Metal Inert Gas (MIG) welding was first patented in the USA in 1949 for welding aluminium. The arc and weld pool formed using a bare wire electrode was protected by helium gas, readily available at that time. From about 1952, the process became popular in the UK for welding aluminium using argon as the shielding gas, and for carbon steels using CO2. CO2 and argon-CO2 mixtures are known as metal active gas (MAG) processes. MIG is an attractive alternative to MMA, offering high deposition rates and high productivity.
MIG/MAG welding is a versatile technique suitable for both thin sheet and thick section components. An arc is struck between the end of a wire electrode and the workpiece, melting both of them to form a weld pool. The wire serves as both heat source (via the arc at the wire tip) and filler metal for the welding joint. The wire is fed through a copper contact tube (contact tip) which conducts welding current into the wire. The weld pool is protected from the surrounding atmosphere by a shielding gas fed through a nozzle surrounding the wire. Shielding gas selection depends on the material being welded and the application. The wire is fed from a reel by a motor drive, and the welder moves the welding torch along the joint line. Wires may be solid (simple drawn wires), or cored (composites formed from a metal sheath with a powdered flux or metal filling). Consumables are generally competitively priced compared with those for other processes. The process offers high productivity, as the wire is continuously fed.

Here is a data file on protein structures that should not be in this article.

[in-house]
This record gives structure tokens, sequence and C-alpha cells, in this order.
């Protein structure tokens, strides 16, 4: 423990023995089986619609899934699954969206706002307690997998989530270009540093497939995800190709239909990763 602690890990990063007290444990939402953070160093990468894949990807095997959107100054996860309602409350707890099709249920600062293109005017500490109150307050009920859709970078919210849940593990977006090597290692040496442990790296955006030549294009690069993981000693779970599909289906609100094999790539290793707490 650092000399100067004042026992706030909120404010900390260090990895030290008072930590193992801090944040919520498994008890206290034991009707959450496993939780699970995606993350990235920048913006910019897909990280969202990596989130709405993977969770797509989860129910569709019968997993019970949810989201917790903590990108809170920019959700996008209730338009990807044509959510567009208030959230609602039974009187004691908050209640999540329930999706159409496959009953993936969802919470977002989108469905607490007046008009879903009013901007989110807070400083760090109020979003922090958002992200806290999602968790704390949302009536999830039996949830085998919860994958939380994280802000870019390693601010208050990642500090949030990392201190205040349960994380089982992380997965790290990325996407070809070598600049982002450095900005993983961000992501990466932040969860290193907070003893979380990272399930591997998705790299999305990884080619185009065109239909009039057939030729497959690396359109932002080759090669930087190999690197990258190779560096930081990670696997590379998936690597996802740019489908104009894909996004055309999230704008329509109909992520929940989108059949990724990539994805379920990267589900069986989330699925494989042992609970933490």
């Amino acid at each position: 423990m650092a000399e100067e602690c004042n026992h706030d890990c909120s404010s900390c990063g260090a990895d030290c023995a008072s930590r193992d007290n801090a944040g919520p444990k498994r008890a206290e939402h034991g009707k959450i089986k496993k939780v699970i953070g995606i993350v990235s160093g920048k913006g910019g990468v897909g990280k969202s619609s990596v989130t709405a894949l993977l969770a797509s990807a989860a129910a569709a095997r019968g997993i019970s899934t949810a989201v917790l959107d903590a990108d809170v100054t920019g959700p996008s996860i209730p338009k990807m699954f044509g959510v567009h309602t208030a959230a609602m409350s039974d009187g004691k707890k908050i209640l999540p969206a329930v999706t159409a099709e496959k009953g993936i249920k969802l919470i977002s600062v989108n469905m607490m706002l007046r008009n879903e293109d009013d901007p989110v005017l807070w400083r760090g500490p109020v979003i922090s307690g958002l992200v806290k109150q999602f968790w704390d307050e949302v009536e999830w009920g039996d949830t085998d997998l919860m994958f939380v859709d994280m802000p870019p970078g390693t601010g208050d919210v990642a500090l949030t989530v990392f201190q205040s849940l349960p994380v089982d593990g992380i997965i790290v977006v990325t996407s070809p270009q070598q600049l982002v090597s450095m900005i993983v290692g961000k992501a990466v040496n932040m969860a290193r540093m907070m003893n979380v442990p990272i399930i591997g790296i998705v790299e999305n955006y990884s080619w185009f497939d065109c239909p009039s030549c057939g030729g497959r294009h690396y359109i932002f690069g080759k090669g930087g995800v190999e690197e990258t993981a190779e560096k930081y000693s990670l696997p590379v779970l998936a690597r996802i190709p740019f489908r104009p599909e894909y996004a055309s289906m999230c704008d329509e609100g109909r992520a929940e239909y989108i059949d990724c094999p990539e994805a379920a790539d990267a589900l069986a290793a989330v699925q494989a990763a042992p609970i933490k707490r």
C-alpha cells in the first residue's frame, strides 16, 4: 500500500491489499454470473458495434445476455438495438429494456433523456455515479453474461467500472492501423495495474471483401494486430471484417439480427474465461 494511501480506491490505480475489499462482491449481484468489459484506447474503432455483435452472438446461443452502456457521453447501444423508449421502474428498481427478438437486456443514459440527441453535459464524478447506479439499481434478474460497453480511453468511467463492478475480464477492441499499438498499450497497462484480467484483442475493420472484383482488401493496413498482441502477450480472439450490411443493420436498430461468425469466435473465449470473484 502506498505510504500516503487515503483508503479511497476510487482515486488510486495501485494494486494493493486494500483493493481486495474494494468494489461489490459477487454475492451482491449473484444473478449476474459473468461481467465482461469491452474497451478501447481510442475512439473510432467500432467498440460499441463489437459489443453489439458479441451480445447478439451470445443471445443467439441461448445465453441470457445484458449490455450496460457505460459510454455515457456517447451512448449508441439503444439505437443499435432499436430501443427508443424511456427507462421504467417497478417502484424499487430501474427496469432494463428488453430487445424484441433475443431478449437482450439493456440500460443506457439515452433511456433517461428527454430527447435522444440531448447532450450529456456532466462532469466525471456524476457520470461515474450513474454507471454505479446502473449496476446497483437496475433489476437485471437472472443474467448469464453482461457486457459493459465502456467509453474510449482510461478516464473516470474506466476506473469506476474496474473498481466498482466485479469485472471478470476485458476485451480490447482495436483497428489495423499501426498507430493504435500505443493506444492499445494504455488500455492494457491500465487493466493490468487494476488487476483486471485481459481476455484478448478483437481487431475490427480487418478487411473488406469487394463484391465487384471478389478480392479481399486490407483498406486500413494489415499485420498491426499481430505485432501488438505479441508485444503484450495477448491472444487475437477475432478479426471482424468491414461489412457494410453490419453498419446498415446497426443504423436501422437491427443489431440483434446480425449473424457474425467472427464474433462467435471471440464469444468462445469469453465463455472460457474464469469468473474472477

Manual MIG/MAG welding is often referred as a semi-automatic process, as the wire feed rate and arc length are controlled by the power source, but the travel speed and wire position are under manual control. The process can also be mechanised when all the process parameters are not directly controlled by a welder, but might still require manual adjustment during welding. When no manual intervention is needed during welding, the process can be referred to as automatic.
The process usually operates with the wire positively charged and connected to a power source delivering a constant voltage. Selection of wire diameter (usually between 0.6 and 1.6mm) and wire feed speed determine the welding current, as the burn-off rate of the wire will form an equilibrium with the feed speed.